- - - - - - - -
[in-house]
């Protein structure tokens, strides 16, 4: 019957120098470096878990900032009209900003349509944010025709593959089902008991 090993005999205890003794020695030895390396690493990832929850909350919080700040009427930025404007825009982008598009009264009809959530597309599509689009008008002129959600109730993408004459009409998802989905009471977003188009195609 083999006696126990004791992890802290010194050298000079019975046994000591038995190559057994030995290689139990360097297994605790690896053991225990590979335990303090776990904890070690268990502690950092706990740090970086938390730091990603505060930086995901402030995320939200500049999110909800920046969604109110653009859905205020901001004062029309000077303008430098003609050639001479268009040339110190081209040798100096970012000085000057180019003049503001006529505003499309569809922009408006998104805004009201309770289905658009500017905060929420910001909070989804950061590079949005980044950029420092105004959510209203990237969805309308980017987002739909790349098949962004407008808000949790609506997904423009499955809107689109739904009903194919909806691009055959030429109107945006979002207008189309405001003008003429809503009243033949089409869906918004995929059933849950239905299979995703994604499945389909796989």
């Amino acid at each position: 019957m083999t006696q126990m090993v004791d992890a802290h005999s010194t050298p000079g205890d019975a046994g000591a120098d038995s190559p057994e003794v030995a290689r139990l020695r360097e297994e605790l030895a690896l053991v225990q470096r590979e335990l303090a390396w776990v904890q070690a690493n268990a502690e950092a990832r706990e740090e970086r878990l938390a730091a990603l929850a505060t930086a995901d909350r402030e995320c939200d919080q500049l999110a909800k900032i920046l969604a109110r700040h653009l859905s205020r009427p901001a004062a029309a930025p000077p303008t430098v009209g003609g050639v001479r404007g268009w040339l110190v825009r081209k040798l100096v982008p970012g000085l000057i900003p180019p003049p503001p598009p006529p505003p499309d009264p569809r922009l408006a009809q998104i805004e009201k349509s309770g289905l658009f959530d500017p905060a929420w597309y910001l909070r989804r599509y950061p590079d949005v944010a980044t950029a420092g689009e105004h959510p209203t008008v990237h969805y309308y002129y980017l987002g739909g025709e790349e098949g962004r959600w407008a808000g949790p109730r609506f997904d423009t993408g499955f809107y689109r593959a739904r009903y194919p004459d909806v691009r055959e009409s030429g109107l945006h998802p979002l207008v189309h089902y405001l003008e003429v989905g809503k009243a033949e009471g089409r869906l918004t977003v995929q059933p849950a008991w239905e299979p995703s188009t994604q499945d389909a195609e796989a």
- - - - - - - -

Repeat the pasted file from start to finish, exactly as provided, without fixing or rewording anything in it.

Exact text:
[in-house]
């Protein structure tokens, strides 16, 4: 019957120098470096878990900032009209900003349509944010025709593959089902008991 090993005999205890003794020695030895390396690493990832929850909350919080700040009427930025404007825009982008598009009264009809959530597309599509689009008008002129959600109730993408004459009409998802989905009471977003188009195609 083999006696126990004791992890802290010194050298000079019975046994000591038995190559057994030995290689139990360097297994605790690896053991225990590979335990303090776990904890070690268990502690950092706990740090970086938390730091990603505060930086995901402030995320939200500049999110909800920046969604109110653009859905205020901001004062029309000077303008430098003609050639001479268009040339110190081209040798100096970012000085000057180019003049503001006529505003499309569809922009408006998104805004009201309770289905658009500017905060929420910001909070989804950061590079949005980044950029420092105004959510209203990237969805309308980017987002739909790349098949962004407008808000949790609506997904423009499955809107689109739904009903194919909806691009055959030429109107945006979002207008189309405001003008003429809503009243033949089409869906918004995929059933849950239905299979995703994604499945389909796989």
């Amino acid at each position: 019957m083999t006696q126990m090993v004791d992890a802290h005999s010194t050298p000079g205890d019975a046994g000591a120098d038995s190559p057994e003794v030995a290689r139990l020695r360097e297994e605790l030895a690896l053991v225990q470096r590979e335990l303090a390396w776990v904890q070690a690493n268990a502690e950092a990832r706990e740090e970086r878990l938390a730091a990603l929850a505060t930086a995901d909350r402030e995320c939200d919080q500049l999110a909800k900032i920046l969604a109110r700040h653009l859905s205020r009427p901001a004062a029309a930025p000077p303008t430098v009209g003609g050639v001479r404007g268009w040339l110190v825009r081209k040798l100096v982008p970012g000085l000057i900003p180019p003049p503001p598009p006529p505003p499309d009264p569809r922009l408006a009809q998104i805004e009201k349509s309770g289905l658009f959530d500017p905060a929420w597309y910001l909070r989804r599509y950061p590079d949005v944010a980044t950029a420092g689009e105004h959510p209203t008008v990237h969805y309308y002129y980017l987002g739909g025709e790349e098949g962004r959600w407008a808000g949790p109730r609506f997904d423009t993408g499955f809107y689109r593959a739904r009903y194919p004459d909806v691009r055959e009409s030429g109107l945006h998802p979002l207008v189309h089902y405001l003008e003429v989905g809503k009243a033949e009471g089409r869906l918004t977003v995929q059933p849950a008991w239905e299979p995703s188009t994604q499945d389909a195609e796989a």